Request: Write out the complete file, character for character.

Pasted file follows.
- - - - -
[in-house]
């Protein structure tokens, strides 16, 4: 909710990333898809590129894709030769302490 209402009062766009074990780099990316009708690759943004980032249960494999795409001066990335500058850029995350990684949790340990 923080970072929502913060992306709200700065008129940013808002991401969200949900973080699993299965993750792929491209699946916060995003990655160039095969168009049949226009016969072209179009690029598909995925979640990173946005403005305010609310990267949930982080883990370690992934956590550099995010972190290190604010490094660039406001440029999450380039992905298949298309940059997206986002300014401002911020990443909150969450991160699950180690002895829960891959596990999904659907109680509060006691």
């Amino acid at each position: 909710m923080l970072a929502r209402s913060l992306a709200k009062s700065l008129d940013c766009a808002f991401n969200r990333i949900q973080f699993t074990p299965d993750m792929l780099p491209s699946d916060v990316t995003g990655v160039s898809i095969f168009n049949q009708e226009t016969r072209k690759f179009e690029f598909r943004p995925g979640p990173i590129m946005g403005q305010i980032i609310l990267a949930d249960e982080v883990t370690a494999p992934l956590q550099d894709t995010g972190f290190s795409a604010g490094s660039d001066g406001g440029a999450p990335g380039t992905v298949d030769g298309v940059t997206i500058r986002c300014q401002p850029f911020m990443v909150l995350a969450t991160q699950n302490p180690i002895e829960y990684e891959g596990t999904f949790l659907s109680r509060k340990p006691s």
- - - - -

[in-house]
């Protein structure tokens, strides 16, 4: 909710990333898809590129894709030769302490 209402009062766009074990780099990316009708690759943004980032249960494999795409001066990335500058850029995350990684949790340990 923080970072929502913060992306709200700065008129940013808002991401969200949900973080699993299965993750792929491209699946916060995003990655160039095969168009049949226009016969072209179009690029598909995925979640990173946005403005305010609310990267949930982080883990370690992934956590550099995010972190290190604010490094660039406001440029999450380039992905298949298309940059997206986002300014401002911020990443909150969450991160699950180690002895829960891959596990999904659907109680509060006691």
């Amino acid at each position: 909710m923080l970072a929502r209402s913060l992306a709200k009062s700065l008129d940013c766009a808002f991401n969200r990333i949900q973080f699993t074990p299965d993750m792929l780099p491209s699946d916060v990316t995003g990655v160039s898809i095969f168009n049949q009708e226009t016969r072209k690759f179009e690029f598909r943004p995925g979640p990173i590129m946005g403005q305010i980032i609310l990267a949930d249960e982080v883990t370690a494999p992934l956590q550099d894709t995010g972190f290190s795409a604010g490094s660039d001066g406001g440029a999450p990335g380039t992905v298949d030769g298309v940059t997206i500058r986002c300014q401002p850029f911020m990443v909150l995350a969450t991160q699950n302490p180690i002895e829960y990684e891959g596990t999904f949790l659907s109680r509060k340990p006691s």